A very good friend of mine requested a while back for a recipe that could be done in about 30 minutes. Understandably, as she is not only an Army wife to a special forces soldier, a mother of a daughter with a baby boy on the way, as well as a full time soldier herself with multiple deployments under her belt. She’s a busy woman. In addition, she’s probably one of the most selfless people I know, helping out friends and soldiers alike whenever they are in need. This one is for her.
Trying to come up with an under 30 minute recipe isn’t very easy, however. Many are familiar with the concept of cooking a quick dinner thanks to Rachel Ray’s tv show, as well as the plethora of quick and easy recipes from big food companies such as Kraft and Campbell’s. In either case, most of these meals are prepared from pre-made foods, which are typically processed and/or have funky ingredients in them. I try to keep things as from-scratch as I can when cooking.
I do have a go-to meal that I use quite often when time is short. I buy tortellini or ravioli in the cold section of the commissary, combine it with Italian sausage, and make a pretty simple pasta dish from it. It’s a good compromise when it comes to my concept of scratch cooking, as I would rarely make tortellini or raviolis from scratch anyways, and the quality of these refrigerated pastas are usually pretty good. From start to finish it can take up to 45 minutes with a little multitasking, but if it’s planned out and parts of it are cooked ahead of time, it can easily be cut down to half an hour final cook time.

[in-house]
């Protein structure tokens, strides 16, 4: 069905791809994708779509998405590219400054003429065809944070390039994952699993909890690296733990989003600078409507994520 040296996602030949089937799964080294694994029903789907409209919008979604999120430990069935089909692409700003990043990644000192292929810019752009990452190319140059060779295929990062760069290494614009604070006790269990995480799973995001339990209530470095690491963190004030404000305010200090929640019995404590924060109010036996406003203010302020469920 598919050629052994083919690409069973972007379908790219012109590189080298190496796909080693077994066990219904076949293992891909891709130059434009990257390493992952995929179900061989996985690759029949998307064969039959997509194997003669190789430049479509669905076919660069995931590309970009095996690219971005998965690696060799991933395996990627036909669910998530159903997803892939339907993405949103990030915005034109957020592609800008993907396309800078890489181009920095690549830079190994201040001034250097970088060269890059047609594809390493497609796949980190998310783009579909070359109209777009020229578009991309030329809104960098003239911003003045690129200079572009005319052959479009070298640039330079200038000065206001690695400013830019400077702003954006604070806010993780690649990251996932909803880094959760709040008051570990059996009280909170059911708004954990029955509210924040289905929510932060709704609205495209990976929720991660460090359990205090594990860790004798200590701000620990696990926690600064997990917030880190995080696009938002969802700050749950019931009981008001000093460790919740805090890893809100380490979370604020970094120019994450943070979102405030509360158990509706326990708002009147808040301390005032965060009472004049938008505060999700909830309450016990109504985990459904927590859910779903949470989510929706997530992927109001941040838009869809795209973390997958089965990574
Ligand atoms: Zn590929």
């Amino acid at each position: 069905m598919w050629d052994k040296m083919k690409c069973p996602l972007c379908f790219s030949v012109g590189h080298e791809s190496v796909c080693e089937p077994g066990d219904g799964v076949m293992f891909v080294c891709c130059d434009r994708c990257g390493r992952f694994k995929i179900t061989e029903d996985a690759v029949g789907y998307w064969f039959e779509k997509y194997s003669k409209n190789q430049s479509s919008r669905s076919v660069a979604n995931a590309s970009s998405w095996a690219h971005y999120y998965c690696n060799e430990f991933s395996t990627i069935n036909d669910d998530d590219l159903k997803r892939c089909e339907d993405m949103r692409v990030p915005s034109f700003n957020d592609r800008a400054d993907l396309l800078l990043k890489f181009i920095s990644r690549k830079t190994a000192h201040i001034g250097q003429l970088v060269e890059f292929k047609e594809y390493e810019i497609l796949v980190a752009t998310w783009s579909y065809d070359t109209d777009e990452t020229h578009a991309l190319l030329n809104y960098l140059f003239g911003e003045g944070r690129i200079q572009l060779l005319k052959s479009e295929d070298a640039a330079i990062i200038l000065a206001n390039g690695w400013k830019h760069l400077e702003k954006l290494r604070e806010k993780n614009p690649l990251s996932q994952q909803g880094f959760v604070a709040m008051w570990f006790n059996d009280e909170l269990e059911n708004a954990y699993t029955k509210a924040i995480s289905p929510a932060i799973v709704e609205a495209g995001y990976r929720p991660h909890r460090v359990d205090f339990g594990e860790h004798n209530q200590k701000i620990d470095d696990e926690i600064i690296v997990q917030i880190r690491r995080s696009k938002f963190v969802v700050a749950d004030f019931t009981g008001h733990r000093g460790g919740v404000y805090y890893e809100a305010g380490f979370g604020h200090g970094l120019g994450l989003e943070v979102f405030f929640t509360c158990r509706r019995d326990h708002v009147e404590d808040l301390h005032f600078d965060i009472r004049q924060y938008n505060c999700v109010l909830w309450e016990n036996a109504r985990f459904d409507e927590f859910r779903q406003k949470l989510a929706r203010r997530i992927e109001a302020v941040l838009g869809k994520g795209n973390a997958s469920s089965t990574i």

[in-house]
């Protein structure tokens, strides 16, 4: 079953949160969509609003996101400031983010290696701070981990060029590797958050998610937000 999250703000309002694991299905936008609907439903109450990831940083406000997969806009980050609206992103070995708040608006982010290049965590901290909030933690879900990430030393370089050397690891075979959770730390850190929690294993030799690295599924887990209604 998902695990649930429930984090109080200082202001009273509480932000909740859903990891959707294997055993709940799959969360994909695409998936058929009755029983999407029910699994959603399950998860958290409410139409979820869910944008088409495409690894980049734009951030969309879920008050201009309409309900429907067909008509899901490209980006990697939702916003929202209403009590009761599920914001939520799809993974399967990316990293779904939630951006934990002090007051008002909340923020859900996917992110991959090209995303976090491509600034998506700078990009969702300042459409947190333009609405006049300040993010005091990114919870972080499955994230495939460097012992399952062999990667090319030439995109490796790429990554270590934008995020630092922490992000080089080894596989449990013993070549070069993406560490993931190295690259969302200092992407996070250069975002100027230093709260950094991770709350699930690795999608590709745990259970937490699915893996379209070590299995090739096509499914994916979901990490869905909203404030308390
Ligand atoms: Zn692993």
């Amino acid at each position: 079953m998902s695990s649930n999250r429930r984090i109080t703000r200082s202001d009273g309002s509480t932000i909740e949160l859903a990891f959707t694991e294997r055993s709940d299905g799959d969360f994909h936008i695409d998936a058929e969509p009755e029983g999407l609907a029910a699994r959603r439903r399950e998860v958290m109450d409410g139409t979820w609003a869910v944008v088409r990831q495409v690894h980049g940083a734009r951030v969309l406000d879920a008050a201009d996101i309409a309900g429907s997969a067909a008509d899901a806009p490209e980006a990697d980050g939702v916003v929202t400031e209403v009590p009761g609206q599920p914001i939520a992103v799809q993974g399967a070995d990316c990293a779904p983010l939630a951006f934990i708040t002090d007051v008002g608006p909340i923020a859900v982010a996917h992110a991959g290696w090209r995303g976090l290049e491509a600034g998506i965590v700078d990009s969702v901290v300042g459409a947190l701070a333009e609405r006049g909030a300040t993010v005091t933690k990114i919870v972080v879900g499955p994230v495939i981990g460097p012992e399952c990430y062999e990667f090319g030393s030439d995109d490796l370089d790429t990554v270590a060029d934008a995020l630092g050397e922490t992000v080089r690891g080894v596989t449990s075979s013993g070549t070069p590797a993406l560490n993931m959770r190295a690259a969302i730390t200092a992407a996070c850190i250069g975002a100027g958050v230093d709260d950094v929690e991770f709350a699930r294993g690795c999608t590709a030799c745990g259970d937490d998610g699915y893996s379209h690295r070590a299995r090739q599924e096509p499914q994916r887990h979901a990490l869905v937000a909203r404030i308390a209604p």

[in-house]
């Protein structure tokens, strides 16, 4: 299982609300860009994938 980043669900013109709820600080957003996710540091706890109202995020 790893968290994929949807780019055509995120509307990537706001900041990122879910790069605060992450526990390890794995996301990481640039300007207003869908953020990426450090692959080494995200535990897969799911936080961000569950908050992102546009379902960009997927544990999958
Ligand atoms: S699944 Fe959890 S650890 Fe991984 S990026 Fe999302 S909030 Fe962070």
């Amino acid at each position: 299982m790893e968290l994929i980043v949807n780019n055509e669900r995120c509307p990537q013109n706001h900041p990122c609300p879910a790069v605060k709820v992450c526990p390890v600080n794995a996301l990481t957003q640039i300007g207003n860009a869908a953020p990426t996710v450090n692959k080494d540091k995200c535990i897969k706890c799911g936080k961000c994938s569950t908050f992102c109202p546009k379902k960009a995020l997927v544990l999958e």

It’s also a great meal for utilizing any leftover vegetables in the fridge. I always have stuff in my crisper that I’m not sure what to do with. Maybe there’s a small bit of baby spinach in a bag that won’t make enough for a side dish, or I have some asparagus that is starting to dry out and I need to use it quickly. The vegetables I used in this recipe were examples of that, and can be substituted for anything in your fridge that you feel is appropriate.
The following recipe is exactly how I cooked it on this particular iteration, but just keep in mind what I mentioned above. Substitutions are possible and even encouraged in this case!
Remember, this is an extremely flexible recipe, especially considering the different types of filled tortellini and raviolis you can buy and all the different types of vegetables you could add. For a little kick and variation, add the juice and zest of a whole lemon to the chicken stock and some sliced fresh basil leaves at the end, and it completely changes the flavor of this dish.
If dividing this into six servings, nutrition comes in at the following: 452 calories, 20 grams of fat, 3 grams of fiber, and 25 grams of protein per serving.